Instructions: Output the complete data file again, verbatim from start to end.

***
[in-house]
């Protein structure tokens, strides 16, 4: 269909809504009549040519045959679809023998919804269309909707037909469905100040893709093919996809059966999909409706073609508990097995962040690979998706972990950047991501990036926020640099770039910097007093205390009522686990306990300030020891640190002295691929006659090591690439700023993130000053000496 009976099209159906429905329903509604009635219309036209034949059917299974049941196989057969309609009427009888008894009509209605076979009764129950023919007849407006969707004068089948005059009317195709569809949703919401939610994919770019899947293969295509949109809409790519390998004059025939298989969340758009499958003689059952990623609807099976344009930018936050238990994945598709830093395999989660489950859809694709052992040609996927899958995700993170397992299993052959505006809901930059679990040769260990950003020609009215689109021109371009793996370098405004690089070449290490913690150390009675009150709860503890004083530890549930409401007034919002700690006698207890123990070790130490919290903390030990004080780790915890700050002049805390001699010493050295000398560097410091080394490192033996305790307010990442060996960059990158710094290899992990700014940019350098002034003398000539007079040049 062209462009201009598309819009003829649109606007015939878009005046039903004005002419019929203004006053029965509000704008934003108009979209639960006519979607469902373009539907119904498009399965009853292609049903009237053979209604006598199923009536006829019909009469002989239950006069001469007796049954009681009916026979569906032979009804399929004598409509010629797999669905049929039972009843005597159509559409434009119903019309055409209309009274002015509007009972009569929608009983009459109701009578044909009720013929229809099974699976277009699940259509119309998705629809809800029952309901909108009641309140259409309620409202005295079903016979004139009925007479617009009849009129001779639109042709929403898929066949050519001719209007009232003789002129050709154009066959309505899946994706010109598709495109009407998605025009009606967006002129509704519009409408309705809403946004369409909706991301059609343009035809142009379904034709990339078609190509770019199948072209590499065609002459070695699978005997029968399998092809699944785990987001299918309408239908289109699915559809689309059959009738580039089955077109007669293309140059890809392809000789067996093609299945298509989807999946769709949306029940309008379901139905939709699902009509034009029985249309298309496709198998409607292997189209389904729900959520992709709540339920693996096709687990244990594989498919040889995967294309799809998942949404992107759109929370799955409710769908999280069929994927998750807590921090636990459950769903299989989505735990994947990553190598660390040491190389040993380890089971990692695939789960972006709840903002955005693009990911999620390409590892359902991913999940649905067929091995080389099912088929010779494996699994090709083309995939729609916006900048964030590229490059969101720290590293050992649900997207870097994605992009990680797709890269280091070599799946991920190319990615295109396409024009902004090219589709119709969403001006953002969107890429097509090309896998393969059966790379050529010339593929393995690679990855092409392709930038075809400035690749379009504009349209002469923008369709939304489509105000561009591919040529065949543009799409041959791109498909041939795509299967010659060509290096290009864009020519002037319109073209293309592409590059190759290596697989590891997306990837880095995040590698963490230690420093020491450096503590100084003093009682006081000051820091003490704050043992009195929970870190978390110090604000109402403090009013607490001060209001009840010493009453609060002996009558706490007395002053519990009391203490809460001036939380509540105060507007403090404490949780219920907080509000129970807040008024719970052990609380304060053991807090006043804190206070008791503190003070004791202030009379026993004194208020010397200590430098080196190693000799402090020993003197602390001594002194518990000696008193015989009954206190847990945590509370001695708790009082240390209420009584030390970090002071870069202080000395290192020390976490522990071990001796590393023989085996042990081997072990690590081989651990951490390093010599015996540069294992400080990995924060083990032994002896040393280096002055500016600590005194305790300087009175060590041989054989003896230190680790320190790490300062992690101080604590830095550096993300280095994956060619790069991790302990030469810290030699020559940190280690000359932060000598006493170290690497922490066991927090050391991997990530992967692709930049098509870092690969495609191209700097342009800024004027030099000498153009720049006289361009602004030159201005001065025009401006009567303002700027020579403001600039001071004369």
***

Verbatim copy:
[in-house]
């Protein structure tokens, strides 16, 4: 269909809504009549040519045959679809023998919804269309909707037909469905100040893709093919996809059966999909409706073609508990097995962040690979998706972990950047991501990036926020640099770039910097007093205390009522686990306990300030020891640190002295691929006659090591690439700023993130000053000496 009976099209159906429905329903509604009635219309036209034949059917299974049941196989057969309609009427009888008894009509209605076979009764129950023919007849407006969707004068089948005059009317195709569809949703919401939610994919770019899947293969295509949109809409790519390998004059025939298989969340758009499958003689059952990623609807099976344009930018936050238990994945598709830093395999989660489950859809694709052992040609996927899958995700993170397992299993052959505006809901930059679990040769260990950003020609009215689109021109371009793996370098405004690089070449290490913690150390009675009150709860503890004083530890549930409401007034919002700690006698207890123990070790130490919290903390030990004080780790915890700050002049805390001699010493050295000398560097410091080394490192033996305790307010990442060996960059990158710094290899992990700014940019350098002034003398000539007079040049 062209462009201009598309819009003829649109606007015939878009005046039903004005002419019929203004006053029965509000704008934003108009979209639960006519979607469902373009539907119904498009399965009853292609049903009237053979209604006598199923009536006829019909009469002989239950006069001469007796049954009681009916026979569906032979009804399929004598409509010629797999669905049929039972009843005597159509559409434009119903019309055409209309009274002015509007009972009569929608009983009459109701009578044909009720013929229809099974699976277009699940259509119309998705629809809800029952309901909108009641309140259409309620409202005295079903016979004139009925007479617009009849009129001779639109042709929403898929066949050519001719209007009232003789002129050709154009066959309505899946994706010109598709495109009407998605025009009606967006002129509704519009409408309705809403946004369409909706991301059609343009035809142009379904034709990339078609190509770019199948072209590499065609002459070695699978005997029968399998092809699944785990987001299918309408239908289109699915559809689309059959009738580039089955077109007669293309140059890809392809000789067996093609299945298509989807999946769709949306029940309008379901139905939709699902009509034009029985249309298309496709198998409607292997189209389904729900959520992709709540339920693996096709687990244990594989498919040889995967294309799809998942949404992107759109929370799955409710769908999280069929994927998750807590921090636990459950769903299989989505735990994947990553190598660390040491190389040993380890089971990692695939789960972006709840903002955005693009990911999620390409590892359902991913999940649905067929091995080389099912088929010779494996699994090709083309995939729609916006900048964030590229490059969101720290590293050992649900997207870097994605992009990680797709890269280091070599799946991920190319990615295109396409024009902004090219589709119709969403001006953002969107890429097509090309896998393969059966790379050529010339593929393995690679990855092409392709930038075809400035690749379009504009349209002469923008369709939304489509105000561009591919040529065949543009799409041959791109498909041939795509299967010659060509290096290009864009020519002037319109073209293309592409590059190759290596697989590891997306990837880095995040590698963490230690420093020491450096503590100084003093009682006081000051820091003490704050043992009195929970870190978390110090604000109402403090009013607490001060209001009840010493009453609060002996009558706490007395002053519990009391203490809460001036939380509540105060507007403090404490949780219920907080509000129970807040008024719970052990609380304060053991807090006043804190206070008791503190003070004791202030009379026993004194208020010397200590430098080196190693000799402090020993003197602390001594002194518990000696008193015989009954206190847990945590509370001695708790009082240390209420009584030390970090002071870069202080000395290192020390976490522990071990001796590393023989085996042990081997072990690590081989651990951490390093010599015996540069294992400080990995924060083990032994002896040393280096002055500016600590005194305790300087009175060590041989054989003896230190680790320190790490300062992690101080604590830095550096993300280095994956060619790069991790302990030469810290030699020559940190280690000359932060000598006493170290690497922490066991927090050391991997990530992967692709930049098509870092690969495609191209700097342009800024004027030099000498153009720049006289361009602004030159201005001065025009401006009567303002700027020579403001600039001071004369």